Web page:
Reports of the chemosensory disorders of the sense of smell and taste gave early indications that the nervous system could also be involved. And the numbers are high here too: According to a study published in the summer, over 85 percent of Covid 19 patients with mild to moderate symptoms from twelve European clinics reported disorders of the sense of smell and taste; In more than 10 percent of the cases, the olfactory disorders occurred in the very early stages, i.e. before any other symptoms.
Peter Berlit has therefore already called such smell and taste disorders "key symptoms (...) of infection". In animal experiments, according to Berlit, the neural path of infection - for example in MERS - has already been proven: "(...) from the nasal mucosa via free nerve endings to the brain". The viruses would presumably be passed on via synapses. "An indication that not only the olfactory nerve, but also the olfactory brain is affected, are olfactory hallucinations after the disease has subsided, which (...) German patients also report," said Berlit after a statement in the summer.
According to an early analysis from Wuhan, where the pandemic started, patients also experienced states of confusion and agitation, ataxia and clouded consciousness in addition to dizziness and headaches. A French case series also lists neurological symptoms in people with COVID-19. Of 58 patients from two Strasbourg intensive care units - patients suffering from ARDS (Acute Respiratory Distress Syndrome) as a result of COVID-19 - 49 also showed neurological symptoms.
Neuroinvasive Potential and the "Hidden Carriers"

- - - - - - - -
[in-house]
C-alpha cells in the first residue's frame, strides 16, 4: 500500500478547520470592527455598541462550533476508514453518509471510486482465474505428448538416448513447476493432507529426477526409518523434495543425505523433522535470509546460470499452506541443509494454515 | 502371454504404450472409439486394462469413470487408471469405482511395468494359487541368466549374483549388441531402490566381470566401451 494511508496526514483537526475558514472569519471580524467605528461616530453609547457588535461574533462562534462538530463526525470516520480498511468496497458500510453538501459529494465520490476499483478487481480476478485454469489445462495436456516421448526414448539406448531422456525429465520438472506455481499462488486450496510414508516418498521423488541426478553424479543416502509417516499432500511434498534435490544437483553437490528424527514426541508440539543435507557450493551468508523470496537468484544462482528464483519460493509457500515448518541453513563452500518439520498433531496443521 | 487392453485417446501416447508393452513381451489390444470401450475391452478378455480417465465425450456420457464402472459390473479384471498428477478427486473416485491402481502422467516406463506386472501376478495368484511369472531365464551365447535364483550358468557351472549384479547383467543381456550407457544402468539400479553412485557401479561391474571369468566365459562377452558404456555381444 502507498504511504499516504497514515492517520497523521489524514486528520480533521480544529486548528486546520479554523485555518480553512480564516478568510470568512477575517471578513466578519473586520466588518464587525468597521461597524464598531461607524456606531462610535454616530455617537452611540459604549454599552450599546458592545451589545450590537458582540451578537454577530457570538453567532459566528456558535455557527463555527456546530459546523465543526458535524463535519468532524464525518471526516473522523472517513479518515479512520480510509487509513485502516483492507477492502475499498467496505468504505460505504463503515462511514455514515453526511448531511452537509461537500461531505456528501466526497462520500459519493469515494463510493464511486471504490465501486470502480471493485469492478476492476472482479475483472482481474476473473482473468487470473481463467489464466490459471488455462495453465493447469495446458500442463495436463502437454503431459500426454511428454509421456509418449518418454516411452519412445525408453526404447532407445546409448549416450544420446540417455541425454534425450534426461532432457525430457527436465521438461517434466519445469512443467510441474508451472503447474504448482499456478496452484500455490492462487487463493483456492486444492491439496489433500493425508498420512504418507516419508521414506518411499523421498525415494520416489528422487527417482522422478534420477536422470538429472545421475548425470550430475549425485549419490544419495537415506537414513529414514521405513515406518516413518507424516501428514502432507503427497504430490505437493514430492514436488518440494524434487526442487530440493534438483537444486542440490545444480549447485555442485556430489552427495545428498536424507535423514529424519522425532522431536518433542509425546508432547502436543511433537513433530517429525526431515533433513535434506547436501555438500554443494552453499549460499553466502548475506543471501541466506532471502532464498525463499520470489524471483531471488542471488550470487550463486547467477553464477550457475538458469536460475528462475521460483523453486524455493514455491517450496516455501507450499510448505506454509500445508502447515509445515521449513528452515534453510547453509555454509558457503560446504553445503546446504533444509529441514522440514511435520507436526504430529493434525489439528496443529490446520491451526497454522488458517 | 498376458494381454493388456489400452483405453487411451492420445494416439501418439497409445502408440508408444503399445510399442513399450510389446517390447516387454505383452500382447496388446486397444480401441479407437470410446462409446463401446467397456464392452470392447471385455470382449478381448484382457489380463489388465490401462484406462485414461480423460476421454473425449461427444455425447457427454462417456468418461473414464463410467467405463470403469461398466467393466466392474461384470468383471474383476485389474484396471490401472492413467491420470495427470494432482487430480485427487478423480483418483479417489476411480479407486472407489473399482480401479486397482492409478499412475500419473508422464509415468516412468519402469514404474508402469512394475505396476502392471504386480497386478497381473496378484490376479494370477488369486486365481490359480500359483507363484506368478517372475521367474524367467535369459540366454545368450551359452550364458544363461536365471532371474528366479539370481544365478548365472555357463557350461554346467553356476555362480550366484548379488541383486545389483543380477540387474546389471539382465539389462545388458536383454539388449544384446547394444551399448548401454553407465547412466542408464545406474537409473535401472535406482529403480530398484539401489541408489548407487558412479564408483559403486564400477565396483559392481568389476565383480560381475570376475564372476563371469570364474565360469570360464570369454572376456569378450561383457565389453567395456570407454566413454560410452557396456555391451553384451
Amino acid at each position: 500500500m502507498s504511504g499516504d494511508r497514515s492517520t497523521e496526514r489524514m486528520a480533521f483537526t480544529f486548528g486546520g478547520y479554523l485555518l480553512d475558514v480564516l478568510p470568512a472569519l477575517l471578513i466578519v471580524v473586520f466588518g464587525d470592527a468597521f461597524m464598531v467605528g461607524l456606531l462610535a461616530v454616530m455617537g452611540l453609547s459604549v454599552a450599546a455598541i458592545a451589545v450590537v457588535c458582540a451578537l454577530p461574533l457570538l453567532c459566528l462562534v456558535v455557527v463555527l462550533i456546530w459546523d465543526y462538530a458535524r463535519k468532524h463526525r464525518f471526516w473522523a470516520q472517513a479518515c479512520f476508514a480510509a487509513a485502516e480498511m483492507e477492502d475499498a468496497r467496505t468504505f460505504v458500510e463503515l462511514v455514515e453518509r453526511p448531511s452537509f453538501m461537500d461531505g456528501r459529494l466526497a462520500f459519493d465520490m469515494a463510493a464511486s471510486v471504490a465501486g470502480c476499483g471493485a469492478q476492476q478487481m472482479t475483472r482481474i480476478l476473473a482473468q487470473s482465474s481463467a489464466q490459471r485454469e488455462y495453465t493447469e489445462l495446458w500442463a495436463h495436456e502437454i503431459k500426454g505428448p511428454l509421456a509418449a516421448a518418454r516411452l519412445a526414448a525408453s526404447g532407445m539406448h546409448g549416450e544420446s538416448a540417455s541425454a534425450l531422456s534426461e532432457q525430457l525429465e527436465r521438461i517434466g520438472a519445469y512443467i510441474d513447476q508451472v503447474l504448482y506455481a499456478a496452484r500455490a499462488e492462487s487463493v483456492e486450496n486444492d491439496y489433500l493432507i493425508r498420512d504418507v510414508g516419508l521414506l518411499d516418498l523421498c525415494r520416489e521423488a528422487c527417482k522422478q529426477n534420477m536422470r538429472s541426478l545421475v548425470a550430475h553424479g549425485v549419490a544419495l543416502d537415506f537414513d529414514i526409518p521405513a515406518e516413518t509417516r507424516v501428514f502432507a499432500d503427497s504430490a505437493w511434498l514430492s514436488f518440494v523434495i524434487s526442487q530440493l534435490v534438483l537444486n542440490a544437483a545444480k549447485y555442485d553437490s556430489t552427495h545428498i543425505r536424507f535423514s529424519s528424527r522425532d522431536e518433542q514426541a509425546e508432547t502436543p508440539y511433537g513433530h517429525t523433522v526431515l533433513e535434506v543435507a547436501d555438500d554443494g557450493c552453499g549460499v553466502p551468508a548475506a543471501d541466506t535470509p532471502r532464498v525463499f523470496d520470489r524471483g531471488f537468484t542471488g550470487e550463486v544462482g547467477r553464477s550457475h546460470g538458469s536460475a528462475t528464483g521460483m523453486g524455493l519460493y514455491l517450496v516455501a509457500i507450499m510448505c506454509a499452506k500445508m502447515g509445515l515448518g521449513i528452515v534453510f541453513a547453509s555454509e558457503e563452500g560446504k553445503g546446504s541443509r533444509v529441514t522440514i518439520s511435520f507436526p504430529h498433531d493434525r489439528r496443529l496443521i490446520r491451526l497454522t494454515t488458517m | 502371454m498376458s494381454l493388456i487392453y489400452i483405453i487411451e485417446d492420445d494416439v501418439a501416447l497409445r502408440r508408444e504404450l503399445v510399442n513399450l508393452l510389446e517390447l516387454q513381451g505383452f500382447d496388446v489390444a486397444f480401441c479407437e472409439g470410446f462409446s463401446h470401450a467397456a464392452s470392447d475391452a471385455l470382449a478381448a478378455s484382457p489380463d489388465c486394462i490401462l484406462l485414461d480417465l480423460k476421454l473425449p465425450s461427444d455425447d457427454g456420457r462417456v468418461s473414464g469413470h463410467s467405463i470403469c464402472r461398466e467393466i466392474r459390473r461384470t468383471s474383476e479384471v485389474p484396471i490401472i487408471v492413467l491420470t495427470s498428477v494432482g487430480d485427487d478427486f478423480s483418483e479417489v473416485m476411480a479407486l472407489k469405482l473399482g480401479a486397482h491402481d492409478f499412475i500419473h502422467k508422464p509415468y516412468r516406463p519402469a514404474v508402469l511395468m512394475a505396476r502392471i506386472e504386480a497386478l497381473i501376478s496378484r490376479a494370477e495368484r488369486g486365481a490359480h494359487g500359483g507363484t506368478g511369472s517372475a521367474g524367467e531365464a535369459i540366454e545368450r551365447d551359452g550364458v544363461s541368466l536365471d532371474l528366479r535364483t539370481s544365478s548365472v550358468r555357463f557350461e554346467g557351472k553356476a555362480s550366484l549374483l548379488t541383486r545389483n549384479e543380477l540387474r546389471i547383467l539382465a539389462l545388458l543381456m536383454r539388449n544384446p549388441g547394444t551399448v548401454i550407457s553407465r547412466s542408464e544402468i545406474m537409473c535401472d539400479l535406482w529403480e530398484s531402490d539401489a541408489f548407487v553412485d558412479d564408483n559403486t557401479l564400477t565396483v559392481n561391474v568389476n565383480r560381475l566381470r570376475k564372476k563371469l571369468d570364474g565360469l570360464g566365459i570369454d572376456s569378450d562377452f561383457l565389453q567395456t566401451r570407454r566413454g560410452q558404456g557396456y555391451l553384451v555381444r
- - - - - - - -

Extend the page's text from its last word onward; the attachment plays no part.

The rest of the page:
In the current discussion about the upcoming winter, the term black box is occasionally used, which means: More or less everyone is in the dark when it comes to the number of undetected infected people ("hidden carriers") who often do not know anything about their infection themselves knowledge. Often they only have mild symptoms, which are also suppressed or glossed over.
The British ENT society already highlighted this group in a paper in spring 2020 ("Loss of sense of smell as marker of COVID-19 infection"). "I think," said one of the authors, "that these patients could be among the previously hidden carriers that have facilitated the rapid spread of COVID-19."
The good news: a disturbed sense of smell could be a recognized marker to a much greater extent to identify carriers of the virus or to induce them to be more cautious or even to self-isolate. Then, according to the British study authors, sensory disturbance would be a suitable screening tool to identify otherwise asymptomatic patients.
One would like to add: Assuming their common sense and cooperation. Because the described complications can, as described, occur in otherwise mild Covid-19 cases or even in asymptomatic infections. If you ignore the early sensory warnings and then have bad luck, the olfactory disorders do not stop there, but can lead to - even serious - long-term consequences: brain inflammation, inflammatory nerve damage and even stroke.
A conclusion: Anyone who perceives odor or taste disorders should not take the matter lightly. The upcoming season (autumn / winter 2020/21) can only benefit from everyone's prudence. (Arno Kleinebeckel)Read comments (720 posts) https://heise.de/-4929967Report an errorPrint